4. Remove what you need.
When you're ready to use your rice, remove as much as you need from storage and check for signs of rodents or pests. Properly stored rice is the best way to avoid these unwanted guests, but even the best kitchen storage guru can be bested by pests from time to time. Tiny bug eggs can be impossible to see amid myriad grains of rice. If you have time, consider freezing the rice in a deep freezer for a week to kill any possible bugs and eggs. Frozen rice is safe to use right away; no thawing is needed.
Add a few more oxygen absorbers to the container of uncooked rice, and be sure to properly seal it before you leave.
How to Store Brown Rice
Brown rice is a whole-grain alternative to white rice, and it can be stored for long periods of time, too. However, brown rice has more natural oil than white rices like basmati, jasmine, and arborio rice. That oil can turn rancid if not stored properly, and it shortens the timeline for storage.
Store uncooked brown rice in an airtight container ($14; amazon.com) or food-grade bucket to ward off pests or rodents. The same rice storage rules apply: you'll want the containers in a cool, dry place, and add oxygen absorbers to help the rice stay fresh as long as possible. You have a shorter window for using the rice while it's still in optimal shape — six to 12 months — compared to white rices.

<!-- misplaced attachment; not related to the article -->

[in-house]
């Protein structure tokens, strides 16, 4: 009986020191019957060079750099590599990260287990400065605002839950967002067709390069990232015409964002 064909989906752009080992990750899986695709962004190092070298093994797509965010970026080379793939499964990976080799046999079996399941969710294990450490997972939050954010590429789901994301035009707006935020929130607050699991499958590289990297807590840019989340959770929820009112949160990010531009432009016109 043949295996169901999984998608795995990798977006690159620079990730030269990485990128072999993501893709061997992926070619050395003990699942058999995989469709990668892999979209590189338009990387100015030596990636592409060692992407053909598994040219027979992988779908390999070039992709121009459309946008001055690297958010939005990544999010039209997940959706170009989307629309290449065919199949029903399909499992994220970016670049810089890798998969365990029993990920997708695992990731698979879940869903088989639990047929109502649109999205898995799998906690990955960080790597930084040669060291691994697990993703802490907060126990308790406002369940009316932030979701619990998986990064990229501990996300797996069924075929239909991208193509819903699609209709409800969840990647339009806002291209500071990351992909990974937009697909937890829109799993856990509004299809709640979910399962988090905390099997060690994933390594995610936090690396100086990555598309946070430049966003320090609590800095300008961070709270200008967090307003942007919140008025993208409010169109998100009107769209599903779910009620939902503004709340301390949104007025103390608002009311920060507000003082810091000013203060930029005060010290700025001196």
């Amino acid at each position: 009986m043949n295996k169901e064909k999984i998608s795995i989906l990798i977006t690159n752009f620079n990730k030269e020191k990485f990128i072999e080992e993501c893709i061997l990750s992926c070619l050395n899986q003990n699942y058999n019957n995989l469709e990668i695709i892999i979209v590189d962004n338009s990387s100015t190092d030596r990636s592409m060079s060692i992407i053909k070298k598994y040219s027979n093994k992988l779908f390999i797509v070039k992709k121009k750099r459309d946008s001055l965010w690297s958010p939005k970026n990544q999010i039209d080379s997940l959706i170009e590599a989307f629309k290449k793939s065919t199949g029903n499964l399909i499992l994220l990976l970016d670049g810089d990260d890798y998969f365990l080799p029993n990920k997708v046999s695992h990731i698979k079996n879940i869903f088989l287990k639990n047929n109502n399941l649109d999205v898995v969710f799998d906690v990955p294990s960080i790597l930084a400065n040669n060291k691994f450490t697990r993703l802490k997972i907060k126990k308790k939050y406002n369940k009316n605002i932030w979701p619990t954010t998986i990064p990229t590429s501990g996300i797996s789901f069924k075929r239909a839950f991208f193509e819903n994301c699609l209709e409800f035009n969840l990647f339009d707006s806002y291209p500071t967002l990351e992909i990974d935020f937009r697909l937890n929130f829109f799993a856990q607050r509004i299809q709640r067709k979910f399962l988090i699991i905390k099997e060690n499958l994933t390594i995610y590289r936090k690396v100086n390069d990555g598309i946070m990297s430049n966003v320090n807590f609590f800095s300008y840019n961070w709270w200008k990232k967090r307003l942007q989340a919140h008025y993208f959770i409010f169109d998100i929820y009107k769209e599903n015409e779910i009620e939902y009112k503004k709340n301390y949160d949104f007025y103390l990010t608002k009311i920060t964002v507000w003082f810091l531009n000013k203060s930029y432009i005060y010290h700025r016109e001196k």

Can You Store Instant Rice?
No, instant rice, or converted rice, has been par-cooked so that it's ready faster than other rice types. For that reason, you cannot store it long-term. Instead, plan to use it before the best-by date on the box.
How to Store Cooked Rice
Cooked rice that is stored properly is good up to one week in the fridge or six months in the freezer. Proper storage is vital with cooked rice. Rice contains spore-forming bacteria known as Bacillus Cereus. It flourishes in warm, moist environments. Pots of rice are a perfect breeding ground. But if stored properly, you can rely on your cooked rice to provide several more meals.
Here's what you'll need to store cooked rice:
Note: Cooked rice should be stored within two hours of cooking. This will help reduce the chances of bacterial growth that could be dangerous.
1) Prepare a pan.
Spray or brush a neutral oil (like canola oil) onto a baking sheet. If you don't want the oil, line the baking sheet with parchment paper.
2) Cool the rice.
Spoon and spread the cooked rice into a thin layer on the baking sheet. Chill in a refrigerator until cool, about 20 to 30 minutes.
3) Transfer to a container.
Spoon the cooled rice into the proper storage container. Date the bag, jar, or tub with a permanent marker so you can remember when it was cooked and discarded accordingly.
If you plan to store your cooked rice in a fridge, a zip-top bag will suffice for the brief storage period (no more than a week). If you plan to freeze cooked rice, look for a more sturdy storage container ($14; amazon.com) or use a zip-top bag designed for freezer storage ($5; amazon.com).
What to Watch for With Stored Rice
In a word: pests. Insects, rodents, and even unwelcome bacteria and mold are the enemies of rice. Keeping the rice in a cool, dry place will help ward off moisture and humidity that leads to bacteria and mold. Sturdy, heavy-duty plastic containers will help prevent rodents, with their sharp teeth, from finding a way in. And if the storage containers have an air-tight seal, that will help keep tiny little bugs that can ruin a whole bag of rice at bay.